The date of 31st January 1991 was also my last day in office as Minister of Health. During January I had intervened a few times in Government meetings in regard to the situation created in the country, interventions which hadn’t been favorably received. Two days ago, I had requested the resignation of the Government, reasoning that, given the situation of overall discontent, the government was not able to govern the country with the same style and methods as it had until then. But my request was not put to vote, since it was not backed by any of my colleagues. The Government “improved” itself by letting go only the Minister of Culture, Prof. Alfred Uçi, and me. A possible cause for our dismissal from the government might be related to the fact that, in December 1990, during the protests in Shkodra, some members of the government, among which Minister of Culture Prof. Alfred Uçi, Minister of Education Skënder Gjinushi, Minister of Construction Ismail Ahmeti, Minister without Portfolio Farudin Hoxha, Minister of Light Industries Ylli Bufi, General Director of Mechanical Industries Pandi Carapuli, and me the Minister of Health, after a short meeting in the office of Skënder Gjinushi, went to the President Ramiz Alia and requested that he discharge the Government. As agreed upon, Prof. Alfred Uçi spoke on our behalf, while I made some interventions in support of our request. But our request was not accepted and was not received well by the President.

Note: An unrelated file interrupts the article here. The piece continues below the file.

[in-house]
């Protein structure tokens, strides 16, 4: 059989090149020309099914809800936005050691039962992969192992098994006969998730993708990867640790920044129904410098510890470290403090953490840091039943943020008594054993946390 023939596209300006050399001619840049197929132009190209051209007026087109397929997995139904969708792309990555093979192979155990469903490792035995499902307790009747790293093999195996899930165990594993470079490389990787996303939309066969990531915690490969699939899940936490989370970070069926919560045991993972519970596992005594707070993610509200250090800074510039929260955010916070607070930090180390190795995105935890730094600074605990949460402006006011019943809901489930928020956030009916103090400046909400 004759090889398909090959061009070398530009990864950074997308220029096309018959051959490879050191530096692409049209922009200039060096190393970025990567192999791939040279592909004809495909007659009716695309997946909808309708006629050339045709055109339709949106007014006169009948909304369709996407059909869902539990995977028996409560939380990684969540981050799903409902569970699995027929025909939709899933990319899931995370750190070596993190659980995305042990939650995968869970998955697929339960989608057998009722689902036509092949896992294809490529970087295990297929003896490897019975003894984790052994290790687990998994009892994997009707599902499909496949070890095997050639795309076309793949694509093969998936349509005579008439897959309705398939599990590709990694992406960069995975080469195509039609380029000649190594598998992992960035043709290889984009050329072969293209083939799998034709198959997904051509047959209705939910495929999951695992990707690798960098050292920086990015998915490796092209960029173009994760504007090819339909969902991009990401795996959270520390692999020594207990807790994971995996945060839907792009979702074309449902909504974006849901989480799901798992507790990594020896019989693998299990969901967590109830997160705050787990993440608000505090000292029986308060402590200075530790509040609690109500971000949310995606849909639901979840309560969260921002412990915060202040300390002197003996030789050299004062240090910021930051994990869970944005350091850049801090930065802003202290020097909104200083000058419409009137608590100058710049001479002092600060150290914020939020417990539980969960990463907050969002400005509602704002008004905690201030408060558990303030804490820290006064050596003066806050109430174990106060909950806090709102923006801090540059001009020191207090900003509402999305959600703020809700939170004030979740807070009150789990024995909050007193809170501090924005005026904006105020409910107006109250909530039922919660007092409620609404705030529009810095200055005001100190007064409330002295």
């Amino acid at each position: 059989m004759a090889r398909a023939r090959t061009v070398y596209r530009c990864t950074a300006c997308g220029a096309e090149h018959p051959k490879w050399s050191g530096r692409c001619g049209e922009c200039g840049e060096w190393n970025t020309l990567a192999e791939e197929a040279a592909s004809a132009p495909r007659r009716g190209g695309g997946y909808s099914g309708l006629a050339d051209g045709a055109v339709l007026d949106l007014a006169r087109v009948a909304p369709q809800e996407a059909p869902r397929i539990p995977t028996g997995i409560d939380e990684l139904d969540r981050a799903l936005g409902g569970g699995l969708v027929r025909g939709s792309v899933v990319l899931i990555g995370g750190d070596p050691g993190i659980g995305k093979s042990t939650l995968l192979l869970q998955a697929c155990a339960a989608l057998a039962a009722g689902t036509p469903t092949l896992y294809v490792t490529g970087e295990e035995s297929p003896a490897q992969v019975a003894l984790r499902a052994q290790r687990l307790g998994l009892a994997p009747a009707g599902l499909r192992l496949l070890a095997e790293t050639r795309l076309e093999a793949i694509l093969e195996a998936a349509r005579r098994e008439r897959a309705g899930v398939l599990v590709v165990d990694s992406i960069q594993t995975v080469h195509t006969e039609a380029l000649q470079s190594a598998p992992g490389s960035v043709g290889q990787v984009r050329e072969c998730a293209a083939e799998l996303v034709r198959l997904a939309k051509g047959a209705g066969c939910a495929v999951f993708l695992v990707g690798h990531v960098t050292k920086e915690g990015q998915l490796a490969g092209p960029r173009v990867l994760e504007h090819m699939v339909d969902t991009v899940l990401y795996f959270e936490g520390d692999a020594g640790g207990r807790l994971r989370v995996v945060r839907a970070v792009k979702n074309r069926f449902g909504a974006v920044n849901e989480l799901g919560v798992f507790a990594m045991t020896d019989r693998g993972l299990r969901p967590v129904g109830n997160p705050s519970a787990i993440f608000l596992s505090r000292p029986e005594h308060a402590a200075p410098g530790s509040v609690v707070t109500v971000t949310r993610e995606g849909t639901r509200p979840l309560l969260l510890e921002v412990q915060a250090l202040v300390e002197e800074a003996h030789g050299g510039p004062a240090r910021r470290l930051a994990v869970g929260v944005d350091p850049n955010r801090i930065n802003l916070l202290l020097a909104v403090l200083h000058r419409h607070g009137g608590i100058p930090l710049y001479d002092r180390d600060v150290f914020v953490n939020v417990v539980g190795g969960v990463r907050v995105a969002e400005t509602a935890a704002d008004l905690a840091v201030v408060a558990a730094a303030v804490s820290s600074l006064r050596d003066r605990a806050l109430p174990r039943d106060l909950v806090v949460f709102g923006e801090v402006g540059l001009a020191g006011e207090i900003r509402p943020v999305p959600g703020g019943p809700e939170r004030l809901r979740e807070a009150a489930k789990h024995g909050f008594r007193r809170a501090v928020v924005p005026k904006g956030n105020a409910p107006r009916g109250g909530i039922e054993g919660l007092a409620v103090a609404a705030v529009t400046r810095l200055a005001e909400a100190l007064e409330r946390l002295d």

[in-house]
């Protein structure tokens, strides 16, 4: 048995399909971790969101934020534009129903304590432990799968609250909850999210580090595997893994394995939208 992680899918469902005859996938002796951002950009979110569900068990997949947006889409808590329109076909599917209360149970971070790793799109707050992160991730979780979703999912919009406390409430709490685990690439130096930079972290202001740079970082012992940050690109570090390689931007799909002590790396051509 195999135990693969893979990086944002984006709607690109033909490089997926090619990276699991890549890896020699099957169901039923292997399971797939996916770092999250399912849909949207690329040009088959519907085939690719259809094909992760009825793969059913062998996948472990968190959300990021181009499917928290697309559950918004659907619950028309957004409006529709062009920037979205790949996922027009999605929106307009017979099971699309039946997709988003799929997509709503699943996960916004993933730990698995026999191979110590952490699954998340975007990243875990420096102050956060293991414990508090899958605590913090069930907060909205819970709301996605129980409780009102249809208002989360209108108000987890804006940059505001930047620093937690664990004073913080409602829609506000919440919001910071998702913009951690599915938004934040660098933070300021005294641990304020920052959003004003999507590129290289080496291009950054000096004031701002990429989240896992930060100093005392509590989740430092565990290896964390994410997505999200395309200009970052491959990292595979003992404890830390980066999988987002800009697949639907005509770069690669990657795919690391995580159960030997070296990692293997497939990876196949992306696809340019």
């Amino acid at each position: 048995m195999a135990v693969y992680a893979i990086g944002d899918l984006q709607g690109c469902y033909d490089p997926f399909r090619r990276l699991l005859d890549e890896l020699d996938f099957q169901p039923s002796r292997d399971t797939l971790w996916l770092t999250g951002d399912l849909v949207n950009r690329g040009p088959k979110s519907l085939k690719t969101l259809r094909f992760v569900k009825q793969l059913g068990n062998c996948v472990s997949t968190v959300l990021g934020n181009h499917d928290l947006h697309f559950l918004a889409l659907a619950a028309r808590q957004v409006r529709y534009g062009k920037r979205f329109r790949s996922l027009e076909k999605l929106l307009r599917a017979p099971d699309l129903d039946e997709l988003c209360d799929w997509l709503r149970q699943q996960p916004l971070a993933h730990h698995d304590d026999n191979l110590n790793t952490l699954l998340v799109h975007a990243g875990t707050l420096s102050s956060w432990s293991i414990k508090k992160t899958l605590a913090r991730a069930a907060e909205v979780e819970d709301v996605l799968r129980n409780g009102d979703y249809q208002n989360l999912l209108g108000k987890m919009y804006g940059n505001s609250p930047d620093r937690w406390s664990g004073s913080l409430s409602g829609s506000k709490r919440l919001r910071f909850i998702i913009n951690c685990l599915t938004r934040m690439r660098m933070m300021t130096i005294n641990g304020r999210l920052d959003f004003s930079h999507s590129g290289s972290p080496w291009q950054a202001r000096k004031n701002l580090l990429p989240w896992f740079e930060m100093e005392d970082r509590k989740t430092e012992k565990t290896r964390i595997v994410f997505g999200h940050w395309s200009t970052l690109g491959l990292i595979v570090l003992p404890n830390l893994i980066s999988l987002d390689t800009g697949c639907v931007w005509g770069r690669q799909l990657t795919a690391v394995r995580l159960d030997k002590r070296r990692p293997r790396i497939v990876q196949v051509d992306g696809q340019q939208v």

In spite of this, I took well my dismissal from the Government, since I didn’t want to continue being part of a government whose resignation I had asked for myself. In fact, the government would fall after three weeks. In the letter I sent the Prime Minister, for the knowledge of the President, dated 31st January 1991, I added the following post scriptum: “Seeing that I wish to do one last service to the government, I’m attaching a letter that I received today from the President of the American firm Syrius Systems Inc., in regard to a project of investments on behalf our ports, etc., from the Department of Trade of the State of Oklahoma in the USA; a letter which this Department has sent to the representative of this firm; as well as the Plan of Action that this Department proposes to be signed.” I also wrote to the President of Syrius Systems Inc., to notify him of my discharge from the position of Minister of Health and expressed the pleasure of the two of us having started a fruitful cooperation for the good of Albania and of the Albanians who lived far from their land and who loved it. I also asked that he continue his cooperation with Albania, and I underlined that the process of democratization that was developing in our country created, and without doubt would create, new and greater opportunities towards this cooperation. At least, this was my conviction at the time.